“And then Congress got involved — local elected officials, as well — and said, ‘Oh that’s not fair, these people should be able to get credit.’ And once you started pushing in that direction, banks started making more and more loans where the credit of the person buying the house wasn’t as good as you would like.”

Still, even that explanation is wrong-headed and has been repeatedly debunked. The vast majority of subprime mortgages were made by non-bank lenders that were not subject to the requirements of CRA. These now-defunct lenders were propped up by Wall Street’s securitization machine, which made fat profits off the deals. Far from extending credit to people who could not afford a mortgage, the majority of subprime loans were refinancings. They were pushed on people who already owned homes and had accumulated equity, equity that was stripped by the high interest rates, steep payment resets, and stiff prepayment penalties that characterized Wall Street securitizations.

Bloomberg’s past public statements and actions regarding financial regulation represent only one facet of his troubling past. However, they provide good examples of how he is trying to reinvent himself without openly acknowledging or apologizing for significant errors in judgement. He seems unable to see the world beyond the Wall Street ecosystem that he has inhabited for so long. To be sure, his record as mayor of New York City has much to be admired: an improved educational system, reduced crime rate, robust job creation, and strengthened city finances. Yet even that impressive record is blemished by his administration’s use of racially tinged policies such as “stop and frisk” (for which, in this instance, he has apologized).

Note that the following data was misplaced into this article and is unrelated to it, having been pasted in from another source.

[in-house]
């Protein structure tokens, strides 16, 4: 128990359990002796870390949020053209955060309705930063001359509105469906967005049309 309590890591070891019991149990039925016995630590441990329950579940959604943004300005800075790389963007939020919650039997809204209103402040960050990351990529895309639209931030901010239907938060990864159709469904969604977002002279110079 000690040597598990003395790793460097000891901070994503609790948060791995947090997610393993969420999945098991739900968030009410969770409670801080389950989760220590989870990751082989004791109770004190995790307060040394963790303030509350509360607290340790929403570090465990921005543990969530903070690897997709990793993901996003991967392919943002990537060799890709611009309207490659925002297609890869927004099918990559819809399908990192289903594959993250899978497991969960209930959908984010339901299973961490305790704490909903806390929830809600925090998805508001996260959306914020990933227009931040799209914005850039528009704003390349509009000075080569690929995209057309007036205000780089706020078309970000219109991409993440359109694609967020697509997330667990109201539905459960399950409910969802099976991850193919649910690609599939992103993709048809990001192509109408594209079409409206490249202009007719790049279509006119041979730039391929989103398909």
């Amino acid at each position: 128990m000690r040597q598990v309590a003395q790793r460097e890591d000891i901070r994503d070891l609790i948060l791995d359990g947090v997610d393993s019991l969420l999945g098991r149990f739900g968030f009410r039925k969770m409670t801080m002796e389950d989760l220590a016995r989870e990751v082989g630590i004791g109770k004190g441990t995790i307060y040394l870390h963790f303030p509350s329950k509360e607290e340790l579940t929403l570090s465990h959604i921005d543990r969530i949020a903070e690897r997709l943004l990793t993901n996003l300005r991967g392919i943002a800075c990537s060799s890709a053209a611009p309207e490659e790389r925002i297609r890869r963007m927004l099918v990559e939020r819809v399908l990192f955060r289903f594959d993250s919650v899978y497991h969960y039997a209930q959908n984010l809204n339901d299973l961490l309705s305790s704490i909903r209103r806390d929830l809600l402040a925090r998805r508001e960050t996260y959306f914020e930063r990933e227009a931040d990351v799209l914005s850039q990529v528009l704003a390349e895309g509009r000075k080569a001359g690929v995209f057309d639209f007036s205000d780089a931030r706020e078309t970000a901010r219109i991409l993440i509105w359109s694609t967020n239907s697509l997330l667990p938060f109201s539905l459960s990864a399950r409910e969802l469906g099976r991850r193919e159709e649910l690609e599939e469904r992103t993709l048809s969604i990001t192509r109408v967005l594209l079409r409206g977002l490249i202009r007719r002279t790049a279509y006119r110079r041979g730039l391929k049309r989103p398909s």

No one should question his competence and considerable administrative skills. The question is whether he will apply those skills for the benefit of all Americans. His pro-Wall Street positions were perhaps more understandable when he led a business and city reliant on Wall Street profits. However, he now aspires to lead a richly diverse nation that suffered terribly from the misdeeds of that industry. 

A decade ago, researchers at Bristol University discovered that a leopard can, in fact, change its spots to adapt to a changing environment. Perhaps Michael Bloomberg will also be able to change as he enters the national stage. He has a lot of convincing to do. 

Sheila Bair is the former Chair of the FDIC and has held senior appointments in both Republican and Democrat Administrations. She currently serves as a board member or advisor to a several companies and is a founding board member of the Volcker Alliance, a nonprofit established to rebuild trust in government.